Despite our cover photo with an antlered Wendigo, the truth is the actual legends never describe this being as having horns or antlers. This is a modern illustration and one that may have originated in a recent horror film called Wendigo. Yet modern accounts sometimes claim the antlers are indeed a characteristic. I don’t know if this is true or if the eyewitnesses are seeing what they’ve been programmed to see, but it’s worth noting here. Creatures and spirits can evolve over time…particularly evil ones that know how to get to the core of our darkest fears.
What Makes a Wendigo?
The Cree say the Wendigo is an evil spirit that destroys mankind, a cannibal. But they also say people who have been abused or neglected may become the Wendigo. Other indigenous peoples believe a Wendigo is born out of an individual’s gluttony, selfishness, overindulgence or extreme loneliness.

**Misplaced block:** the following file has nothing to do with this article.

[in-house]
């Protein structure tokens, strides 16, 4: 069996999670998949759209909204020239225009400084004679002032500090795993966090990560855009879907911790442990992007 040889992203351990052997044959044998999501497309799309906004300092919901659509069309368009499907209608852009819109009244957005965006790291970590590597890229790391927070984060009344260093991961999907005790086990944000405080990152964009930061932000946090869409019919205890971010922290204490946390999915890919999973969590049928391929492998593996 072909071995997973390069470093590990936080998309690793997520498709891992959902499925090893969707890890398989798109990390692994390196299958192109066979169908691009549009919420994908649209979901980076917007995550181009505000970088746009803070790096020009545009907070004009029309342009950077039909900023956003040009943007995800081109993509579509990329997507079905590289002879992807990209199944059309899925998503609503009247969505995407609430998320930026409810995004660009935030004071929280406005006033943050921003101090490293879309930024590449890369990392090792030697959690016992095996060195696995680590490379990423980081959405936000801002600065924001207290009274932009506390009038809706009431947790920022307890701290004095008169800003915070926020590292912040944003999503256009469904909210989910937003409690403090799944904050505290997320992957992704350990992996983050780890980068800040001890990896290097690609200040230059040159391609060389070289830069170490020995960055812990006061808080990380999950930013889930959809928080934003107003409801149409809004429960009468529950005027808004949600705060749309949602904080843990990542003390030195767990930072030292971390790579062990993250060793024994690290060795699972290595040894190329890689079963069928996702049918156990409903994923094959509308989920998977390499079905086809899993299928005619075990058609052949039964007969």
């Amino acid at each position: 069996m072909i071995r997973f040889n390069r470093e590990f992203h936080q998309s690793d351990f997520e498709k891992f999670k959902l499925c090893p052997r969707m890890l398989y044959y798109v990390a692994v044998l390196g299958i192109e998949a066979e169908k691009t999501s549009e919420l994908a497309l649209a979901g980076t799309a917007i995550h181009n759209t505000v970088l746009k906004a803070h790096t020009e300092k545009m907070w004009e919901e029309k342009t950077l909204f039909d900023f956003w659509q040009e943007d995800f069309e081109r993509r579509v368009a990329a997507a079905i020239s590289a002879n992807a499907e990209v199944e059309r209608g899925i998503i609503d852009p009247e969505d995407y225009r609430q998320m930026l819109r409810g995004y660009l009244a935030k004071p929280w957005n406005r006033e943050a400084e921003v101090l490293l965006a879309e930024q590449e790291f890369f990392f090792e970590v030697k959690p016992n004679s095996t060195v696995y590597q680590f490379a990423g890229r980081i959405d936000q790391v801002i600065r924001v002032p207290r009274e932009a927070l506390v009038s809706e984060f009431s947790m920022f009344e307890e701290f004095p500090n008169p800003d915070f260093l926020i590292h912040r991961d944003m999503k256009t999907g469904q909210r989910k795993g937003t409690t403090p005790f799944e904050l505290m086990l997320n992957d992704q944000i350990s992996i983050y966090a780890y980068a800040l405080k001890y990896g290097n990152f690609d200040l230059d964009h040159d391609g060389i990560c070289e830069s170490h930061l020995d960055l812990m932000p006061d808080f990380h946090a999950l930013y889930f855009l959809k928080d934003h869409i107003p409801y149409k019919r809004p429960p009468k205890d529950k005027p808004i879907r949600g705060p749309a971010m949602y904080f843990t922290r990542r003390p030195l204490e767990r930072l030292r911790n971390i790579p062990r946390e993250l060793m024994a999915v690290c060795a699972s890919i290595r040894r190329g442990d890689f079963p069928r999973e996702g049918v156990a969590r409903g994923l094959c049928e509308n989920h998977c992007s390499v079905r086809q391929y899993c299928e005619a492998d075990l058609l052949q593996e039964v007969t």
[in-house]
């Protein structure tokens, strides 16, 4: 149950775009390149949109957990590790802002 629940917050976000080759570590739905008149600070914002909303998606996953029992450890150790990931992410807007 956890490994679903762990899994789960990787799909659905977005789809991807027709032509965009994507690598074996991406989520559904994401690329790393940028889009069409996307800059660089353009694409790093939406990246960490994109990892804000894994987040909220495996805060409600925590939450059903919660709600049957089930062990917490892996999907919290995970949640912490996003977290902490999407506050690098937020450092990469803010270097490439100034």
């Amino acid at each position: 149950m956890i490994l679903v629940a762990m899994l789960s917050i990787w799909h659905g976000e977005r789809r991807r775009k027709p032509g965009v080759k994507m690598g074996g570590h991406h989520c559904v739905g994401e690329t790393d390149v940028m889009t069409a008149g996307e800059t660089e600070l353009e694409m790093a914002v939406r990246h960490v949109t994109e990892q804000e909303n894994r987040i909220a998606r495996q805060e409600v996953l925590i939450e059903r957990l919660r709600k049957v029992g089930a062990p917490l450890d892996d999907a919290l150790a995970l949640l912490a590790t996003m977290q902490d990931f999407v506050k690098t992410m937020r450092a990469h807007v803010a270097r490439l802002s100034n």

In centuries past, the Winters of Northern America were harsh. The people had to band together to beat the cold, hunger and disease. It didn’t make it easier the Winters are long, occasionally spanning 5 months. They had to preserve what foods they could for the long Winter season, and so if someone was particularly greedy and ate more than the allotted amount, he was shunned. And if he was exiled from the tribe, he’d suffer starvation and isolation from his people. This was the perfect storm for a new Wendigo to be born.
Ancient Monsters Teach Cultural Lessons